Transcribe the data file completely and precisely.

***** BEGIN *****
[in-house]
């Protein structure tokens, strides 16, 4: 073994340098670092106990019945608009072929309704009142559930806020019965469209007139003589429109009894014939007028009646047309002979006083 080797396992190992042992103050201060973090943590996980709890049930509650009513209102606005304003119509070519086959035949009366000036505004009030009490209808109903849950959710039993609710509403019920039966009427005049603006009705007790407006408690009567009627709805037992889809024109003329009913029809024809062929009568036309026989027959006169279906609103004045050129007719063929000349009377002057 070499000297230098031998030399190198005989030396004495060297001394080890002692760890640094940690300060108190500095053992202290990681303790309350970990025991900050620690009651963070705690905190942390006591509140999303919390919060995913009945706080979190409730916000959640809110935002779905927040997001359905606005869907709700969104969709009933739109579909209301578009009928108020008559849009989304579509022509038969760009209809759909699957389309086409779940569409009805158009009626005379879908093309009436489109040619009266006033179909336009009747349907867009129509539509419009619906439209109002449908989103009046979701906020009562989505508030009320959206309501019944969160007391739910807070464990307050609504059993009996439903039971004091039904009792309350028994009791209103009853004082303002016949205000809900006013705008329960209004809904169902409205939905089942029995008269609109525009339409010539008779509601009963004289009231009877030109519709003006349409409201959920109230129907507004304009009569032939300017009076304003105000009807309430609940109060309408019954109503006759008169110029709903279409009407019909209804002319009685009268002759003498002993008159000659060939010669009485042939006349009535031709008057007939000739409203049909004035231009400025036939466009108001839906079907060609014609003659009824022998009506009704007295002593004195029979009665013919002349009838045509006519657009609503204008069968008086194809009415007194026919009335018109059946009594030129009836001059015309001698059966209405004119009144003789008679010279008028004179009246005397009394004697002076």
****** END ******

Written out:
[in-house]
């Protein structure tokens, strides 16, 4: 073994340098670092106990019945608009072929309704009142559930806020019965469209007139003589429109009894014939007028009646047309002979006083 080797396992190992042992103050201060973090943590996980709890049930509650009513209102606005304003119509070519086959035949009366000036505004009030009490209808109903849950959710039993609710509403019920039966009427005049603006009705007790407006408690009567009627709805037992889809024109003329009913029809024809062929009568036309026989027959006169279906609103004045050129007719063929000349009377002057 070499000297230098031998030399190198005989030396004495060297001394080890002692760890640094940690300060108190500095053992202290990681303790309350970990025991900050620690009651963070705690905190942390006591509140999303919390919060995913009945706080979190409730916000959640809110935002779905927040997001359905606005869907709700969104969709009933739109579909209301578009009928108020008559849009989304579509022509038969760009209809759909699957389309086409779940569409009805158009009626005379879908093309009436489109040619009266006033179909336009009747349907867009129509539509419009619906439209109002449908989103009046979701906020009562989505508030009320959206309501019944969160007391739910807070464990307050609504059993009996439903039971004091039904009792309350028994009791209103009853004082303002016949205000809900006013705008329960209004809904169902409205939905089942029995008269609109525009339409010539008779509601009963004289009231009877030109519709003006349409409201959920109230129907507004304009009569032939300017009076304003105000009807309430609940109060309408019954109503006759008169110029709903279409009407019909209804002319009685009268002759003498002993008159000659060939010669009485042939006349009535031709008057007939000739409203049909004035231009400025036939466009108001839906079907060609014609003659009824022998009506009704007295002593004195029979009665013919002349009838045509006519657009609503204008069968008086194809009415007194026919009335018109059946009594030129009836001059015309001698059966209405004119009144003789008679010279008028004179009246005397009394004697002076």